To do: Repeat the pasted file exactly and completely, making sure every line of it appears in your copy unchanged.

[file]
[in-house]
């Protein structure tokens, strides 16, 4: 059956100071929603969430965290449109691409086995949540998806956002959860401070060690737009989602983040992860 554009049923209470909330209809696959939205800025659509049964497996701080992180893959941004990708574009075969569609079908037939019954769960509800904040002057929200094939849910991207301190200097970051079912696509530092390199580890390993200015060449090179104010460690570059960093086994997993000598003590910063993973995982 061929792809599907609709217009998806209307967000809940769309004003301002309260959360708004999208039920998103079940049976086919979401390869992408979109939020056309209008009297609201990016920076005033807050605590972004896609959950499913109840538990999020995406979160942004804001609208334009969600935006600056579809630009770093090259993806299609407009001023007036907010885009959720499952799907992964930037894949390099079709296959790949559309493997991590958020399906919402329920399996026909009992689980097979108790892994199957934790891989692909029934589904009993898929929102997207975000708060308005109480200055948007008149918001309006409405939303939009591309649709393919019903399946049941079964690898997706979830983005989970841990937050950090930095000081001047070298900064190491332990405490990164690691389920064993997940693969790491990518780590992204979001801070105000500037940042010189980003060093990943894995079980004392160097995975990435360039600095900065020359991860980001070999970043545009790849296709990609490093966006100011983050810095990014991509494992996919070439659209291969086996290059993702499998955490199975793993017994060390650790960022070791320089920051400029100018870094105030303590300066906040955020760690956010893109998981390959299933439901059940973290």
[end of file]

[in-house]
């Protein structure tokens, strides 16, 4: 059956100071929603969430965290449109691409086995949540998806956002959860401070060690737009989602983040992860 554009049923209470909330209809696959939205800025659509049964497996701080992180893959941004990708574009075969569609079908037939019954769960509800904040002057929200094939849910991207301190200097970051079912696509530092390199580890390993200015060449090179104010460690570059960093086994997993000598003590910063993973995982 061929792809599907609709217009998806209307967000809940769309004003301002309260959360708004999208039920998103079940049976086919979401390869992408979109939020056309209008009297609201990016920076005033807050605590972004896609959950499913109840538990999020995406979160942004804001609208334009969600935006600056579809630009770093090259993806299609407009001023007036907010885009959720499952799907992964930037894949390099079709296959790949559309493997991590958020399906919402329920399996026909009992689980097979108790892994199957934790891989692909029934589904009993898929929102997207975000708060308005109480200055948007008149918001309006409405939303939009591309649709393919019903399946049941079964690898997706979830983005989970841990937050950090930095000081001047070298900064190491332990405490990164690691389920064993997940693969790491990518780590992204979001801070105000500037940042010189980003060093990943894995079980004392160097995975990435360039600095900065020359991860980001070999970043545009790849296709990609490093966006100011983050810095990014991509494992996919070439659209291969086996290059993702499998955490199975793993017994060390650790960022070791320089920051400029100018870094105030303590300066906040955020760690956010893109998981390959299933439901059940973290």